For some folks, their menstrual periods are symptom-free and relatively straightforward. But the vast majority of women (some research suggests up to 90%!) experience symptoms such as fatigue, irritability, anxiety, bloating, breast tenderness, headaches, changes in sleep and yes, an increase in weight before and during their cycle.
While you might be able to pop an ibuprofen to nip a headache in the bud or take melatonin to help you fall asleep, is there anything you can really do to avoid weight gain during your period?
We consulted with top OB/GYNs to learn the root causes of weight gain during your period and how you can prevent extra pounds from causing discomfort.
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Is weight gain during your period normal?
If you feel heavy and bloated during your period, it’s not in your head. “Water retention is a common premenstrual symptom and weight gain during your period is normal,” says Nita Landry, M.D., a board-certified OB/GYN and the author of Dr. Nita’s Crash Course for Women. “Every person is different. Some people don’t notice any weight gain.”
If the extra pounds are related to your menstrual cycle, they’re only a temporary annoyance.
How much weight gain is normal during your period?
There isn’t a lot of research on this, but anecdotal reports suggests a person may gain up to six pounds during menstruation. Any more than that (especially if it remains after your period ends) should raise a red flag that there’s something more going on, and it warrants a call to your doctor.
Causes of period weight gain:
Here are the three primary reasons why you might put on pounds during your period, according to doctors.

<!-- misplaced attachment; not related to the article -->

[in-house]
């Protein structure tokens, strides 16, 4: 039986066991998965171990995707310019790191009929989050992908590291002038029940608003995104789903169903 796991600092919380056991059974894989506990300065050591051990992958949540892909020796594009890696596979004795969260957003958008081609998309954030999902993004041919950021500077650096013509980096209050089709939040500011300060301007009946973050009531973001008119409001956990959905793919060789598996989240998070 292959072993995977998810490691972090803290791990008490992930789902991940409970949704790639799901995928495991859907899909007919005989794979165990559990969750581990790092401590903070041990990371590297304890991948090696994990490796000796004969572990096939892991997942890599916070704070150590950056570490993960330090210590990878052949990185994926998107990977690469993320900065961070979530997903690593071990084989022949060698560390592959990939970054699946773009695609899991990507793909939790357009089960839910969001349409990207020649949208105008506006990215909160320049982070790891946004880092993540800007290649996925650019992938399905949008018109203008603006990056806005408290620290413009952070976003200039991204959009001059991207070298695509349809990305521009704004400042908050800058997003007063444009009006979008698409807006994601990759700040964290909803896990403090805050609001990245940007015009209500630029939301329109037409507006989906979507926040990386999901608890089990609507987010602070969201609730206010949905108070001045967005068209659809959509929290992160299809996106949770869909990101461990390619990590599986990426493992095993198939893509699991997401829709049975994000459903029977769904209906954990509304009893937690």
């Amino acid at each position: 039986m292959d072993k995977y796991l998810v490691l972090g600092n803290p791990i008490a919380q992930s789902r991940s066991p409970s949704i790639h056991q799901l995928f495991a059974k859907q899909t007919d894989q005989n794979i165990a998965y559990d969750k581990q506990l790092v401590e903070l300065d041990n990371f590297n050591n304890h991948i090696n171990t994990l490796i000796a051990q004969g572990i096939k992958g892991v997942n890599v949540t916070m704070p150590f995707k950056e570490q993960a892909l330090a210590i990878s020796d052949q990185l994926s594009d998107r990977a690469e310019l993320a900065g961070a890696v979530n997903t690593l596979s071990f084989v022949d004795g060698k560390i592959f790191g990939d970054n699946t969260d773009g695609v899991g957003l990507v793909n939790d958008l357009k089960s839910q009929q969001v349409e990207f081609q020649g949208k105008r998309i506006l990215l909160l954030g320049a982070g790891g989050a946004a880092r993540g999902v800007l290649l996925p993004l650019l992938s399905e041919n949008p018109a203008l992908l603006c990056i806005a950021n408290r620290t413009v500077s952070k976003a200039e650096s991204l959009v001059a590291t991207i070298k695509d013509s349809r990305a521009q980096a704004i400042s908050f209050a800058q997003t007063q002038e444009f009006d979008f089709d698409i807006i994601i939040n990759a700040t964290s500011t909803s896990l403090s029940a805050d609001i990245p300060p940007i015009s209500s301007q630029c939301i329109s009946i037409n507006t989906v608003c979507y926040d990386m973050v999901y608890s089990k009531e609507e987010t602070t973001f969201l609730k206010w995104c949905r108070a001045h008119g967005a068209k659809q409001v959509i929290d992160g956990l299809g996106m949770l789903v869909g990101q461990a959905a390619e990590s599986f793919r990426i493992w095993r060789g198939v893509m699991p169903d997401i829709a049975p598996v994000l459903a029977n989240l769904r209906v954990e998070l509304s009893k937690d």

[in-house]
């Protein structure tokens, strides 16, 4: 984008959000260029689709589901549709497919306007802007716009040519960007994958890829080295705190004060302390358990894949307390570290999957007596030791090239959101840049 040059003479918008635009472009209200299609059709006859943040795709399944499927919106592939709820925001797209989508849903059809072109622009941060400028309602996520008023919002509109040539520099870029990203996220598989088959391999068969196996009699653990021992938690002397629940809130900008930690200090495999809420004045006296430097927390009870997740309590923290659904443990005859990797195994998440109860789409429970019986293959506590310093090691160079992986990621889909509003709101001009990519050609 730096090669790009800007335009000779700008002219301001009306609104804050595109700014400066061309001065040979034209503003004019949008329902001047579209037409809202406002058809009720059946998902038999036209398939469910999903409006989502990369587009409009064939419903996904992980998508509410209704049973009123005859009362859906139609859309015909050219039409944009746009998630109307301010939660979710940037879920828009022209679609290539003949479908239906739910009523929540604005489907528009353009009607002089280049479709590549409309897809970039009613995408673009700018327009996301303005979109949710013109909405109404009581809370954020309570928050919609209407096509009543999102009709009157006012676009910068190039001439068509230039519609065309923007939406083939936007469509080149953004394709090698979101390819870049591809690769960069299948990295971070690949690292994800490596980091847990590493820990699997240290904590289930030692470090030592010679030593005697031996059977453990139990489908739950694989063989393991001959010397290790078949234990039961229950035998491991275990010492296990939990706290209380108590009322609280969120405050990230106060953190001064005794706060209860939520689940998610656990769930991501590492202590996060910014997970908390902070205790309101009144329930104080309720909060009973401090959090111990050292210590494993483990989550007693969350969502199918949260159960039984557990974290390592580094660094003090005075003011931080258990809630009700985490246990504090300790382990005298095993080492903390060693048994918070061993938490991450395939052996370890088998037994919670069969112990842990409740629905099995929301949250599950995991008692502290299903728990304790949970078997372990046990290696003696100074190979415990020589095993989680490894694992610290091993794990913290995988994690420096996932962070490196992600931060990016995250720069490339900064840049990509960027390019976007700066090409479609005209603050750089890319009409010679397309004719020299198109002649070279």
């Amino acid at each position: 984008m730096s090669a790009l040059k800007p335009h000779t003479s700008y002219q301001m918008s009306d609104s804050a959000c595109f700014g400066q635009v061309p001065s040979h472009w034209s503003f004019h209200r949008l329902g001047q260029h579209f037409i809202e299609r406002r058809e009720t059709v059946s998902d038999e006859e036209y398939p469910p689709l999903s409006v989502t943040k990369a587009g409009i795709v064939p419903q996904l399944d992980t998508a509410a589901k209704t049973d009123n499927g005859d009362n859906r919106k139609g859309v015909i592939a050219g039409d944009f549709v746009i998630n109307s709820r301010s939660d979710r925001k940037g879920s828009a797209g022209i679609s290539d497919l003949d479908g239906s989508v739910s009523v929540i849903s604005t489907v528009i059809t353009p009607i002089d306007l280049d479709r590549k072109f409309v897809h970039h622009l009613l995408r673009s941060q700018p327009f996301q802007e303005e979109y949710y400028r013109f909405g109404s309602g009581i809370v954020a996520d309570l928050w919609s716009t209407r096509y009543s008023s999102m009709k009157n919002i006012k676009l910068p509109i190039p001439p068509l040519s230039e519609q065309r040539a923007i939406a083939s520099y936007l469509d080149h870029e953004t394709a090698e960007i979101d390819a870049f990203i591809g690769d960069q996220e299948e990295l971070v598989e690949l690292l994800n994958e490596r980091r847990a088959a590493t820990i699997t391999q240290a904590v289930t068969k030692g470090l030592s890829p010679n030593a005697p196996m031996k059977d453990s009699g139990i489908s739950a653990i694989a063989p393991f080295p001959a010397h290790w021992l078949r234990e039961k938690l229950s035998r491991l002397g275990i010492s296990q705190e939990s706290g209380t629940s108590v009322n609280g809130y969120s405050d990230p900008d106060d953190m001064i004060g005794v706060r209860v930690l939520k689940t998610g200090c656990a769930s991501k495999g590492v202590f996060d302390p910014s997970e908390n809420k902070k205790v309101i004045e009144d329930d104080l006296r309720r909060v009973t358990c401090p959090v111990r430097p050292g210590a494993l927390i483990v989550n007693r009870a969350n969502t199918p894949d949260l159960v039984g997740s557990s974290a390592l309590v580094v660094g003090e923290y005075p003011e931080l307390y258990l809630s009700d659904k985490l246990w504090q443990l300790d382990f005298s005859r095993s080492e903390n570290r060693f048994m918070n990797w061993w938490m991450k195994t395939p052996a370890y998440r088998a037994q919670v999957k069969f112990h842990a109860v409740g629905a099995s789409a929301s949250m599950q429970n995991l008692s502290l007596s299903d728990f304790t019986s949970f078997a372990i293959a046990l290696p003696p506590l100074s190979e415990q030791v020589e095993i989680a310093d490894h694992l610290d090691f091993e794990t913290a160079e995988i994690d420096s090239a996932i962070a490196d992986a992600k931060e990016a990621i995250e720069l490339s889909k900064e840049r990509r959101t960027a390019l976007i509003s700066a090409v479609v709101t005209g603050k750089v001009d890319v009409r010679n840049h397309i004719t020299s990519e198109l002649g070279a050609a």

This is the biggest reason why the number on the scale may rise during your period. “Oftentimes there is water retention that can occur due to hormonal fluctuations,” says Sonia Bahlani, M.D., a pelvic pain specialist and the author of Dr. Sonia’s Guide to Navigating Pelvic Pain. “I think it’s due to progesterone more than anything else. That’s what makes you feel like you’re gaining weight during your period.”
If you’re reaching for more salty foods during your period, that can cause your body to retain water. Some people also crave higher-calorie foods at this time of the month, but according to Dr. Bahlani, a few days of extra calories won’t lead to much of a change on the scale.
Your desire to work out may be low during your period, especially if you have menstrual cramps or you feel bloated, but it could be worth it to go for a long walk. “Working out during your period helps you shed some water weight,” says Dr. Landry. “Exercising also helps release endorphins or ‘feel-good hormones’ which act as your body’s natural painkillers and help you feel better overall.” That said, don’t beat yourself up for skipping the gym for a few days—missing a couple of workouts won’t lead to lasting weight gain.
How long does period weight gain last?
Don’t worry—assuming the weight gain is just temporary water retention, your weight should return to normal soon. “Water weight usually goes away about three to five days after your period starts,” says Dr. Landry. If the number on the scale keeps going up and doesn’t return to your pre-period weight, it might be smart to schedule a visit with your doctor to figure out what’s going on.
How to treat or prevent period weight gain